Wednesday, September 17, 2008


South Korea's Samsung Electronics has released to the public its letter sent on Sept. 16 to the board of directors at SanDisk (SNDK) expressing deep disappointment over a delay in its $5.85 billion cash offer for the U.S. flash memory-card maker.Shortly after Samsung disclosed the proposal, SanDisk issued a statement saying its board "unanimously rejects" the offer (although it did not rule out a deal at a better price.Samsung currently pays SNDK over $350 million a year in royalties to use patent flash technology. A takeover would result in reducing these costs and making use of SND's extensive knowledge in these fields.


A suit was filed by J.K. Rowling (author of Harry Potter series) and Times Warner against RDR Books for infringement of their Intellectual Property Rights. A website called Harry Potter Lexicon was created by Steven Jan Vander Ark, who is a librarian by profession. The lexicon lists characters, places, creatures, spells, potions and even a time line. The website is a very popular one among Harry Potter fans and Rowling had even given it an award as the best fan site. Mr. Vander Ark with the help of RDR Books decided to make a hard copy of the contents of the website. This induced Rowling along with Times Warner, who own the trade marks and copyright for Harry Potter file a case against RDR Books claiming that such a publication would hurt and infringe upon Rowling’s own copyright as she wanted to publish a lexicon of the same order in the near future.

The principle in law which is in question is the fair use doctrine, which allows the limited use of copyrighted material without requiring permission from the right holders. Has Mr. Vander Ark infringed upon the rights of Rowling? 

The judge had ruled that Vander Ark had indeed infringed the rights of J.K. Rowling, thereby giving ruling the case in her favour. The matter seemed to have gone agisnt the defendents due the fact that a lot of material seems to have been copied verbatim by Vader Ark.

This judgement has created a serious precedent for derivative works as the original authors will try to stop people from publishing works based on the original content, thereby not recognising the work and labour of people who put in their own skill and labour to create derivate works. They too have rights and this must be recognised as well.


Recently, a newspaper carried an Article stating that the “Tirupati ladoos would soon get patent rights under Geographical Indications of Goods (Registration and Protection) Act”.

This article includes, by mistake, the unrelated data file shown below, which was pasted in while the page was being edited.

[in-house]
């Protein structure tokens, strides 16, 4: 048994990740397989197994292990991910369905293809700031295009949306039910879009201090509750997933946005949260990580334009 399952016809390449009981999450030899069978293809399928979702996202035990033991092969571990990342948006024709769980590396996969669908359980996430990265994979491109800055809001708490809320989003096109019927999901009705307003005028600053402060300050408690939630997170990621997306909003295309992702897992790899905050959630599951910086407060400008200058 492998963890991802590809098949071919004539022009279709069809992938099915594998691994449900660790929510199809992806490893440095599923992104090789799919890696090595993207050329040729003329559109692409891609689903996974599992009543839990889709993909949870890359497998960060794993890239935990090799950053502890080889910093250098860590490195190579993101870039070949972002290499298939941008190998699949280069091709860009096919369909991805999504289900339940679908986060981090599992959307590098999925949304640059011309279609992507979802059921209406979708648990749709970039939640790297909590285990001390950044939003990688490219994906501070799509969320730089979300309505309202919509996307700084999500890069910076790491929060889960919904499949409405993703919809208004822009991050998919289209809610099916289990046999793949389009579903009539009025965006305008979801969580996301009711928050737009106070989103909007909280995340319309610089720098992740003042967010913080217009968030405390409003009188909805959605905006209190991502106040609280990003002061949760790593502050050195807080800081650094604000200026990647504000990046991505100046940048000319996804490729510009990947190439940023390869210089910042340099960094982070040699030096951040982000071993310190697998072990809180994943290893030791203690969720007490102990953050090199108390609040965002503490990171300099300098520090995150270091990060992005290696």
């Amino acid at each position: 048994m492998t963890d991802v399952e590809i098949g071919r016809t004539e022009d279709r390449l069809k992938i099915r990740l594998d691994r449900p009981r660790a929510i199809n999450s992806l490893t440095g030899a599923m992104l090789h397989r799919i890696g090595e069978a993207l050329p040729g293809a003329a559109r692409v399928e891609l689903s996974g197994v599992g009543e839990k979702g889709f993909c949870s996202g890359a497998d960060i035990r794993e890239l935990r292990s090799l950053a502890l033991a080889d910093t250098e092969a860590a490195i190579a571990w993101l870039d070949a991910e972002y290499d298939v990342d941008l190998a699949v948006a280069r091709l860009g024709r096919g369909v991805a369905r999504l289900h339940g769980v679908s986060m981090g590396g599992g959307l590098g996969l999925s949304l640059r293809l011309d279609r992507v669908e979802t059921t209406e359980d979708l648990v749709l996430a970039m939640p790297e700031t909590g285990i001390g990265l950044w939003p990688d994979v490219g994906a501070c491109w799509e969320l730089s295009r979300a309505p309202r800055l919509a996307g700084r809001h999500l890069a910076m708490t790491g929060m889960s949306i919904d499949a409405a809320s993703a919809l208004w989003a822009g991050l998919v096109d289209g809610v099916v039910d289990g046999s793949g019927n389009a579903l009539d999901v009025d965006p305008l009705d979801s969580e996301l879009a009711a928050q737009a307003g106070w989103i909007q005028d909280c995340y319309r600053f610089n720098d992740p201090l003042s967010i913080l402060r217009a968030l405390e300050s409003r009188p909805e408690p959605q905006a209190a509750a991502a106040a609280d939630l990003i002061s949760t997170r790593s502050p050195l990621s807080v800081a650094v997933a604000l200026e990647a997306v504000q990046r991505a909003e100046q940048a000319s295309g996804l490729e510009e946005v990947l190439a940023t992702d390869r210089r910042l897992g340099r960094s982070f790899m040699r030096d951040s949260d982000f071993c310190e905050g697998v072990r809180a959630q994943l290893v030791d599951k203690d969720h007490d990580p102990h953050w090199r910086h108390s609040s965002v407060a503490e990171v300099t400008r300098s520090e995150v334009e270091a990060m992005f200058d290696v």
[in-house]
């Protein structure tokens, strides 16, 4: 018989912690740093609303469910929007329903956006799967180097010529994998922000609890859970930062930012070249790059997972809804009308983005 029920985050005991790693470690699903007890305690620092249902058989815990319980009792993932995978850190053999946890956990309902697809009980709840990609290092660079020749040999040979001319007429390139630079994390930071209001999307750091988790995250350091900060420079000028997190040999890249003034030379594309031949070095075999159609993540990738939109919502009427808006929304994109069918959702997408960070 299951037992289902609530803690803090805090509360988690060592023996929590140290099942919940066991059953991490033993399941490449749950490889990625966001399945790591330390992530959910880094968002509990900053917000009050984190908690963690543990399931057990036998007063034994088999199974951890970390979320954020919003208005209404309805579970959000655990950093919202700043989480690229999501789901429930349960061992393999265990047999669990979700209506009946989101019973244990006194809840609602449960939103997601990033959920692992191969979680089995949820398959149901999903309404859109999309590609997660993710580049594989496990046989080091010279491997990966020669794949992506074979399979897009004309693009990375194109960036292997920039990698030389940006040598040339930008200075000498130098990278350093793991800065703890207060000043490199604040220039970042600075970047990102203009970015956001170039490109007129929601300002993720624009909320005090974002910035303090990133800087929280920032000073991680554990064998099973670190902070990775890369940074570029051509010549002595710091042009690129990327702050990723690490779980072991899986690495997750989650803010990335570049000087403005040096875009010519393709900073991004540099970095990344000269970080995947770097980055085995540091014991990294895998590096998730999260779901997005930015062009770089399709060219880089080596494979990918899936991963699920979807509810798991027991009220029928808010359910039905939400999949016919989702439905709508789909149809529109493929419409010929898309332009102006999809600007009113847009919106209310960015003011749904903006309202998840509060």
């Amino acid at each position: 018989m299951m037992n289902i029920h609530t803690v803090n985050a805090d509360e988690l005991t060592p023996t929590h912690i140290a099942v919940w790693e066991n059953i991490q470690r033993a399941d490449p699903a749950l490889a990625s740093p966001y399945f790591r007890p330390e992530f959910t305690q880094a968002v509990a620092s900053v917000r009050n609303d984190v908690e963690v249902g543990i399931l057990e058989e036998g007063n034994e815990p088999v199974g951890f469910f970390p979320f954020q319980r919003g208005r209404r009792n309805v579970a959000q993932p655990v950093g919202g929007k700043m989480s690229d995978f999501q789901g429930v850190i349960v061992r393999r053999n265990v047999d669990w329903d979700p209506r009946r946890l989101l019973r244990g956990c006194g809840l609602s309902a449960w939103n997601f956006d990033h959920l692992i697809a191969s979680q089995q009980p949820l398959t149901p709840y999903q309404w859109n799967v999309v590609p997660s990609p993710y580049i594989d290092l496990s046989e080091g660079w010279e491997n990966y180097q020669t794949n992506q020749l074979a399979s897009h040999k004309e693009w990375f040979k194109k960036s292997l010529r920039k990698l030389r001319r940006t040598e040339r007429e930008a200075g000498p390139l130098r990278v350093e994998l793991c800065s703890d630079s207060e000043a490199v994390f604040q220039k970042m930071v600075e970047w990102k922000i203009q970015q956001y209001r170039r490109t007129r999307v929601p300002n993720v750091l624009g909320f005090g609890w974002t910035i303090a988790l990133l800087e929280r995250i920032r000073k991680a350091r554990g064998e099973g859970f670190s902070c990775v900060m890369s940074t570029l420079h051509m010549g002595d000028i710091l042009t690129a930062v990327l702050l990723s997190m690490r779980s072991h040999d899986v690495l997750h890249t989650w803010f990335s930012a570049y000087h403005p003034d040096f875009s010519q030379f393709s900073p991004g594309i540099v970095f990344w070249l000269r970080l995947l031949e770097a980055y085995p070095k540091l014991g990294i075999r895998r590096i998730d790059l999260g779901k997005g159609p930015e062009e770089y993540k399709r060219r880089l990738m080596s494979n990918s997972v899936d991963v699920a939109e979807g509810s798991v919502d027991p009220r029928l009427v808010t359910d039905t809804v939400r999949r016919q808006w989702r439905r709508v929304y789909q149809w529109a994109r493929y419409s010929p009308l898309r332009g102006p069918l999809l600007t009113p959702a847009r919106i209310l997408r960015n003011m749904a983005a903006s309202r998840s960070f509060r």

Ladoos can’t be patented. The idea is absolutely ludicrous. Patents can only be granted for inventions. Furthermore patents can’t be granted under the Geographical Indications of Goods Act. Geographical Indications of Goods refers to country or place of origin of a product.

This clearly shows careless reporting. The common man, from the above can clearly be confused as to the fact that Tirupati ladoos can be given patent protection, which is totally untrue.

Such reports must be carefully vetted before they are published. The help of experts in the fields should be taken before making such statements. This is urgently required to improve the standards of the articles being published.


Bangalore based, Infosys Technologies, recently made headlines, as they have been prohibited from carrying on their business in France under their trade name “INFOSYS”. A civil court in Boligny, France ruled that, the usage of the name ‘Infosys’ by the Indian Company constituted infringement of the trademark and corporate name of another Company “Infosys France”. Infosys Technologies has sought a stay order on the Civil Court’s decision and are planning on appealing against the ruling.

Several companies fail to realize how important it is for them to secure their intellectual property (IP), particularly their trade mark and more importantly their house mark in contemporary times. Expansion of market/services also means enhancement of goodwill and trade reputation. After the lifting of trade barriers, domestic companies have forayed into the international market in large numbers.  Indian Companies, especially, the ones in the IT sector, capitalizing on the changed atmosphere, further fueled by liberalization of the Indian economy, have opened their business operations in various countries. But in that, what the companies have lost sight of is, securing their Intellectual Property Rights


The aforesaid event is just an eye opener. What happened today to Infosys Technologies may happen to any Indian Company tomorrow. Trade Marks are distinctive signs or indicators as to the origin of the products/services of Companies. Unscrupulous individuals hijack well known trade marks and pass off their goods as that of the original owner. To prevent this from happening, owners of a trademark have to secure it by registration

There is now a paradigm shift in trade. Indian Companies, as is the case with other global companies, are striving hard to enter into the international business areas or alternatively to safe guard their international businesses. Off late, big corporate houses of India, like the Tata, Reliance, and Videocon, to name a few, are in the process of consolidating and increasing their holdings through numerous global acquisitions and merger. In such a scenario, protection of Intellectual Property is of a great significance.